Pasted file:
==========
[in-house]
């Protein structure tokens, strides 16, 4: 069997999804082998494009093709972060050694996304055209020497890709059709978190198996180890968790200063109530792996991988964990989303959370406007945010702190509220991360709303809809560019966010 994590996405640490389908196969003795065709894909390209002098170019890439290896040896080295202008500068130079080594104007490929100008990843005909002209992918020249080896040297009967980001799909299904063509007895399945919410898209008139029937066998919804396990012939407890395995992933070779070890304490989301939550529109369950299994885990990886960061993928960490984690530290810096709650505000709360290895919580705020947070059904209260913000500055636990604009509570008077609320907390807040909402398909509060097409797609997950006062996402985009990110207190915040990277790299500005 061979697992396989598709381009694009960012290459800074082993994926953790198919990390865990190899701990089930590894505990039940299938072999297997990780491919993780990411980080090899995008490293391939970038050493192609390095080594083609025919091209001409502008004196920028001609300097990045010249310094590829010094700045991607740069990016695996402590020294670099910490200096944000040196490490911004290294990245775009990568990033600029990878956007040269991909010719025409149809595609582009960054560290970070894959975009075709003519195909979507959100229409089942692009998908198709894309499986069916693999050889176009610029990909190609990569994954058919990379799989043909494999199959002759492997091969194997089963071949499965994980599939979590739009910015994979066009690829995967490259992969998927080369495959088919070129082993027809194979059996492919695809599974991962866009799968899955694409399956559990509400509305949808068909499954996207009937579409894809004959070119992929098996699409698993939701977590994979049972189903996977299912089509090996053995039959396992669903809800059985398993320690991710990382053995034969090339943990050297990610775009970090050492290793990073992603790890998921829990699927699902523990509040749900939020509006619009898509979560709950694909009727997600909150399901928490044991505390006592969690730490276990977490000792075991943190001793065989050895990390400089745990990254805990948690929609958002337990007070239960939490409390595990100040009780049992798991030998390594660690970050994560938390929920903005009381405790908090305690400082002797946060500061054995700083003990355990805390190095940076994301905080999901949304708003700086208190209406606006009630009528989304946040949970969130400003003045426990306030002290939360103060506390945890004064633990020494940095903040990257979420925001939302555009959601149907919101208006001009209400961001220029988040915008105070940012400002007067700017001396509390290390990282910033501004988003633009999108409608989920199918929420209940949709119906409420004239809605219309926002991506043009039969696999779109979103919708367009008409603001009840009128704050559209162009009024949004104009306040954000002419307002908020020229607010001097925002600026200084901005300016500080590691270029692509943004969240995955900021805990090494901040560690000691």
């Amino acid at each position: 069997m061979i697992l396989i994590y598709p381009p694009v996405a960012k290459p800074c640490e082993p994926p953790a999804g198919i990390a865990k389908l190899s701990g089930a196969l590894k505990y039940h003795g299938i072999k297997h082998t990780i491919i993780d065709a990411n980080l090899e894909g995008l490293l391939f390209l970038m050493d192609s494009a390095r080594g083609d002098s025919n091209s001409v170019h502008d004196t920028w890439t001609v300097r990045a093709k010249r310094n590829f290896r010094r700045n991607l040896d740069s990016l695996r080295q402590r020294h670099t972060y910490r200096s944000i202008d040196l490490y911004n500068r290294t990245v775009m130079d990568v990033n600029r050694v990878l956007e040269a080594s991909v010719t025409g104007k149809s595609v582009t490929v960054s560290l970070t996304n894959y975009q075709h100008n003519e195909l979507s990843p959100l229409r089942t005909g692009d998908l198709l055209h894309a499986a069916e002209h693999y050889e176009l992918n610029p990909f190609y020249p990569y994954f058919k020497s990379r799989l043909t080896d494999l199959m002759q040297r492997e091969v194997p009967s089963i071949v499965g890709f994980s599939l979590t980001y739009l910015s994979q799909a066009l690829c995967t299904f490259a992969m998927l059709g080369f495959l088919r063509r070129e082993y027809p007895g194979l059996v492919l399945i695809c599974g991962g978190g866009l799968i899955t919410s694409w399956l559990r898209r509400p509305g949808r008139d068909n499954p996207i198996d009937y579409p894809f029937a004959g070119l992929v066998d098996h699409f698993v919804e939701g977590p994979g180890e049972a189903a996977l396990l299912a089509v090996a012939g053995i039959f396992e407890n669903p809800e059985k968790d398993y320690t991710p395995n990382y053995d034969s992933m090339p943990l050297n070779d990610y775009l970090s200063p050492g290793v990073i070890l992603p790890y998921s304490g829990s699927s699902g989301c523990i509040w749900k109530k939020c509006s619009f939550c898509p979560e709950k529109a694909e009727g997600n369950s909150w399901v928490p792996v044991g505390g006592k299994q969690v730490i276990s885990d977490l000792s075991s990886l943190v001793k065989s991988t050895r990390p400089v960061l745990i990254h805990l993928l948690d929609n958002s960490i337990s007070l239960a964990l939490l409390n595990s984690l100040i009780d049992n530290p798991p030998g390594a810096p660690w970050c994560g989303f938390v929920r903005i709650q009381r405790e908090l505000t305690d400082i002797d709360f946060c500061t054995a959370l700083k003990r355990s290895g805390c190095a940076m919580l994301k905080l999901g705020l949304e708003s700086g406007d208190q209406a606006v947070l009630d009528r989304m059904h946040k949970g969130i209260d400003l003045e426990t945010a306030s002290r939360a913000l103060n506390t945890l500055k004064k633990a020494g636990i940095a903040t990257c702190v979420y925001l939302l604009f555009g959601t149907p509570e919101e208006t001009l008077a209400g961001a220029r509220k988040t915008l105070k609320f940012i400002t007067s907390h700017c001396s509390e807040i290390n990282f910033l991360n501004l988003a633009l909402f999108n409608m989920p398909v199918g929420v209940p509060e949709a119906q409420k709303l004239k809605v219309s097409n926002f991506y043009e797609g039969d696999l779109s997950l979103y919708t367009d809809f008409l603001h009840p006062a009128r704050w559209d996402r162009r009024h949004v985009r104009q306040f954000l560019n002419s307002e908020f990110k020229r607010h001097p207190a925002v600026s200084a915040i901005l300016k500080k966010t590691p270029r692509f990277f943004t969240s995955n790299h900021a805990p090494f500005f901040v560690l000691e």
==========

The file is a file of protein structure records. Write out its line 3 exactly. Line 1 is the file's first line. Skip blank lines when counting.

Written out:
């Amino acid at each position: 069997m061979i697992l396989i994590y598709p381009p694009v996405a960012k290459p800074c640490e082993p994926p953790a999804g198919i990390a865990k389908l190899s701990g089930a196969l590894k505990y039940h003795g299938i072999k297997h082998t990780i491919i993780d065709a990411n980080l090899e894909g995008l490293l391939f390209l970038m050493d192609s494009a390095r080594g083609d002098s025919n091209s001409v170019h502008d004196t920028w890439t001609v300097r990045a093709k010249r310094n590829f290896r010094r700045n991607l040896d740069s990016l695996r080295q402590r020294h670099t972060y910490r200096s944000i202008d040196l490490y911004n500068r290294t990245v775009m130079d990568v990033n600029r050694v990878l956007e040269a080594s991909v010719t025409g104007k149809s595609v582009t490929v960054s560290l970070t996304n894959y975009q075709h100008n003519e195909l979507s990843p959100l229409r089942t005909g692009d998908l198709l055209h894309a499986a069916e002209h693999y050889e176009l992918n610029p990909f190609y020249p990569y994954f058919k020497s990379r799989l043909t080896d494999l199959m002759q040297r492997e091969v194997p009967s089963i071949v499965g890709f994980s599939l979590t980001y739009l910015s994979q799909a066009l690829c995967t299904f490259a992969m998927l059709g080369f495959l088919r063509r070129e082993y027809p007895g194979l059996v492919l399945i695809c599974g991962g978190g866009l799968i899955t919410s694409w399956l559990r898209r509400p509305g949808r008139d068909n499954p996207i198996d009937y579409p894809f029937a004959g070119l992929v066998d098996h699409f698993v919804e939701g977590p994979g180890e049972a189903a996977l396990l299912a089509v090996a012939g053995i039959f396992e407890n669903p809800e059985k968790d398993y320690t991710p395995n990382y053995d034969s992933m090339p943990l050297n070779d990610y775009l970090s200063p050492g290793v990073i070890l992603p790890y998921s304490g829990s699927s699902g989301c523990i509040w749900k109530k939020c509006s619009f939550c898509p979560e709950k529109a694909e009727g997600n369950s909150w399901v928490p792996v044991g505390g006592k299994q969690v730490i276990s885990d977490l000792s075991s990886l943190v001793k065989s991988t050895r990390p400089v960061l745990i990254h805990l993928l948690d929609n958002s960490i337990s007070l239960a964990l939490l409390n595990s984690l100040i009780d049992n530290p798991p030998g390594a810096p660690w970050c994560g989303f938390v929920r903005i709650q009381r405790e908090l505000t305690d400082i002797d709360f946060c500061t054995a959370l700083k003990r355990s290895g805390c190095a940076m919580l994301k905080l999901g705020l949304e708003s700086g406007d208190q209406a606006v947070l009630d009528r989304m059904h946040k949970g969130i209260d400003l003045e426990t945010a306030s002290r939360a913000l103060n506390t945890l500055k004064k633990a020494g636990i940095a903040t990257c702190v979420y925001l939302l604009f555009g959601t149907p509570e919101e208006t001009l008077a209400g961001a220029r509220k988040t915008l105070k609320f940012i400002t007067s907390h700017c001396s509390e807040i290390n990282f910033l991360n501004l988003a633009l909402f999108n409608m989920p398909v199918g929420v209940p509060e949709a119906q409420k709303l004239k809605v219309s097409n926002f991506y043009e797609g039969d696999l779109s997950l979103y919708t367009d809809f008409l603001h009840p006062a009128r704050w559209d996402r162009r009024h949004v985009r104009q306040f954000l560019n002419s307002e908020f990110k020229r607010h001097p207190a925002v600026s200084a915040i901005l300016k500080k966010t590691p270029r692509f990277f943004t969240s995955n790299h900021a805990p090494f500005f901040v560690l000691e």